This large stretch of dunes runs from the end of the terraces at Cottesloe main beach all the way along to the end of Eric Street. It is probably the most visited part of the Cottesloe coast and has wonderful views across Peter’s Pool to Rottnest.
Cottesloe Coastcare started here in 2007 at a small site in the middle known as Bryan Way. With funding from Envirofund we started by clearing this very steep site of rubbish and weeds. At times we felt like mountain goats as we carted bags up and down the slope. Seeds from 19 different local plant species were collected by Coastcare volunteers and grown into seedlings at APACE Nursery. 2000 plants went in in the first year with regular infill planting in later years.
In 2011 Coastwest provided $35,000 of funding for the next stage just to the south of Bryan Way. This covered the upgrade of several of the ramps, fencing, weed control and 4000 local provenance plants. Coastcare matched this with $15,000 worth of volunteer labour. Pricewaterhouse Coopers worked with us over a number of years at this site and they were fantastic. Their energy and enthusiasm made a big difference. In May 2014 we held our Coastcare for Singles event here and despite awful weather 30 wonderful people turned up and 1000 plants went in.
In 2018 Coastwest again supported us to extend the site south to the edge of the grass terraces at Cottesloe main beach. We’ve had lots of support working on this very visible site with teams from Shell Outreach and Bankwest and students from University of WA and Leeming High School joining us.
In the 1930s Bowler’s famous fun fair with dodgem boats and later dodgem cars opened next to the main car park. In the 1950s a little further north the very popular hamburger caravan know as Van Eileen provided takeaway with a great view over to Rottnest. In 1969 the Oceanarium opened on the site next door housing sharks, rays and other sea creatures in a large round tank. Its short lived existence ended in 1974. Van Eileen, or Eats as it was then known , closed in 1998.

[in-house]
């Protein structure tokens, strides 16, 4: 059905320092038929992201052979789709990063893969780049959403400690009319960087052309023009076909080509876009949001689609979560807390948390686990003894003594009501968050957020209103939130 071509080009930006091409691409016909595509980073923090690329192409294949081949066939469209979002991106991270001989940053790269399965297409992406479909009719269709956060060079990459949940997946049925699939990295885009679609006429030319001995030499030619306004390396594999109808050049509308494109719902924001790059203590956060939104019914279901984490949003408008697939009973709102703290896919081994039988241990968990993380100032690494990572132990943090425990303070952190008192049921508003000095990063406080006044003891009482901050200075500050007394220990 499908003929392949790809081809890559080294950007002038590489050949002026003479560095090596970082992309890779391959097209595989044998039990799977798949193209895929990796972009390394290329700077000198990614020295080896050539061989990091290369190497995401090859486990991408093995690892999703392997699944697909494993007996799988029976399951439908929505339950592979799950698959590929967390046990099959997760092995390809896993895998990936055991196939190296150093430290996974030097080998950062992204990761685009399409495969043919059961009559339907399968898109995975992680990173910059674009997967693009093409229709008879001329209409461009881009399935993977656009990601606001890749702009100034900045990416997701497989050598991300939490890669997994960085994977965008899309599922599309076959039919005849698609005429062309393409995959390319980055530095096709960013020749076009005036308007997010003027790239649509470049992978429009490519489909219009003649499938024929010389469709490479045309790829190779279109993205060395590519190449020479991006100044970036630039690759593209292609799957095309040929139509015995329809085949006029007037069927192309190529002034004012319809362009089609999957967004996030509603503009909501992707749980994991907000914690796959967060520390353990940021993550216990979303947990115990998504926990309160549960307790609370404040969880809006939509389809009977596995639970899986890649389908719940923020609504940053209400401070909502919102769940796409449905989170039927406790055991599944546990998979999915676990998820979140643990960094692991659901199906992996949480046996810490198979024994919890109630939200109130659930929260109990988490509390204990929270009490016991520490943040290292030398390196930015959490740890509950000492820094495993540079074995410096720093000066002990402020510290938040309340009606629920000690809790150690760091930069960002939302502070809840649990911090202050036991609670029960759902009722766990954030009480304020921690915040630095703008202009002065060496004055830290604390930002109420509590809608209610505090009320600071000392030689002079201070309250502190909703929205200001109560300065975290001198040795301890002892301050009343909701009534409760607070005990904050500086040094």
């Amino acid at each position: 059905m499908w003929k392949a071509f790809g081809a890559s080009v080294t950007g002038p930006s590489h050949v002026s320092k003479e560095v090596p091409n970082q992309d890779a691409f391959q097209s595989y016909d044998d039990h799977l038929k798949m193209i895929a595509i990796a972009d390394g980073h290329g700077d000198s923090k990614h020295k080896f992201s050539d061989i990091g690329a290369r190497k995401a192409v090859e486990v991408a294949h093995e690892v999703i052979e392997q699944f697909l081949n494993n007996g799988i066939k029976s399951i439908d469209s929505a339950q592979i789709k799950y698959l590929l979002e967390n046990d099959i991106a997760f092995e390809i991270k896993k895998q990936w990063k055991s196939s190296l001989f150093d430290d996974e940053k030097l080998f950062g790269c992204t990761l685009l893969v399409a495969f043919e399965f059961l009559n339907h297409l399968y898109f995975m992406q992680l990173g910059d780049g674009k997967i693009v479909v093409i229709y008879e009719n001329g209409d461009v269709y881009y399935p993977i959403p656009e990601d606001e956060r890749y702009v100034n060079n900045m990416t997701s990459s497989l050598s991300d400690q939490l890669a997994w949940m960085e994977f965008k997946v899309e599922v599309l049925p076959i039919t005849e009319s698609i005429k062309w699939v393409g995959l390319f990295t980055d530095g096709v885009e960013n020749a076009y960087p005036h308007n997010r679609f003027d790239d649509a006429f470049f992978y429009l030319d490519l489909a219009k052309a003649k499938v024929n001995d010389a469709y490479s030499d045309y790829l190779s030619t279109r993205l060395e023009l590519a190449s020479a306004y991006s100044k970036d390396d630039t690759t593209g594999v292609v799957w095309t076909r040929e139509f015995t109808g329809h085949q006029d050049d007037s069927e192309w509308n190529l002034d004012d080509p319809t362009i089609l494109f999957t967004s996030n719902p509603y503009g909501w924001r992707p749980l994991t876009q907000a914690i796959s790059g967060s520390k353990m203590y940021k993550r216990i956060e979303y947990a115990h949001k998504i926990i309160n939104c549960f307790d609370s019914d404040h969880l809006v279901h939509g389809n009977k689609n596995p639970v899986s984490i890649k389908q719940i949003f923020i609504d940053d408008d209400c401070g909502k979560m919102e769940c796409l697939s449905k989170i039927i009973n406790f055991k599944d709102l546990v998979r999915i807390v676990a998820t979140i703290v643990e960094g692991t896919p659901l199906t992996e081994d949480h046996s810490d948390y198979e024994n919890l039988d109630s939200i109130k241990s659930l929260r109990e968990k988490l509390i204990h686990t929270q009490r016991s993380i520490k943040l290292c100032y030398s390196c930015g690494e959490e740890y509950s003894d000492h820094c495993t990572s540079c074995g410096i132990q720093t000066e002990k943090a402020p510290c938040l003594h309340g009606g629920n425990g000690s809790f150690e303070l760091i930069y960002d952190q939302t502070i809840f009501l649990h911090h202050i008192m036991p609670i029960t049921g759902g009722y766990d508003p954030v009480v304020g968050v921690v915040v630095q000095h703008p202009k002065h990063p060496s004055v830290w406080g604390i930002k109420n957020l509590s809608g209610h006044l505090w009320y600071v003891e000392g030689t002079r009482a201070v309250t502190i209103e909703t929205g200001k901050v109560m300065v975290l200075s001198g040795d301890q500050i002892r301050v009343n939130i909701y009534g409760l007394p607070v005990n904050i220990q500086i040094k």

2016 Start of the project with biodegradable matting laid.
2019 Plants are growing well.
2013 Price Waterhouse Coopers joined us in a big planting session.
2014 Summer watering to keep the plants alive.
Summer seed collection for next year’s seedlings.
2017 Infill planting.
Until recently White-winged Fairy-wrens (Malurus leucopterus) had not been recorded in Cottesloe. Over the last few years small groups are moving south from Swanbourne through Cottesloe Coastcare’s restored foreshore sites. We are very excited about this development. They occur over the inland and arid coastal areas. The breeding male has striking cobalt blue colour and white wings. Females have sandy brown plumage with white underparts and have a pale blue-grey tail. The nests are built low in shrubs or grasses so cats present a great risk to the wrens.
On this very windy and exposed site Spinifex provides a vital barrier at the foot of the dune. It is superbly adapted and can withstand salt spray and high winds, the long roots stabilise and hold the sand even in winter storms. The round seed heads are a common sight in high winds bowling along the sand. The most common species is Beach Spinifex (Spinifex longifolius) which spreads by seed and rhizomes. The plants can even withstand a severe degree of sand burial. Hairy Spinifex (Spinifex hirsutus) is not so common but its silvery grey, soft and hairy leaves stand out on the toe of the dune. It is another important primary colonising species of our coastal dunes.
PO Box 32
Cottesloe WA 6911
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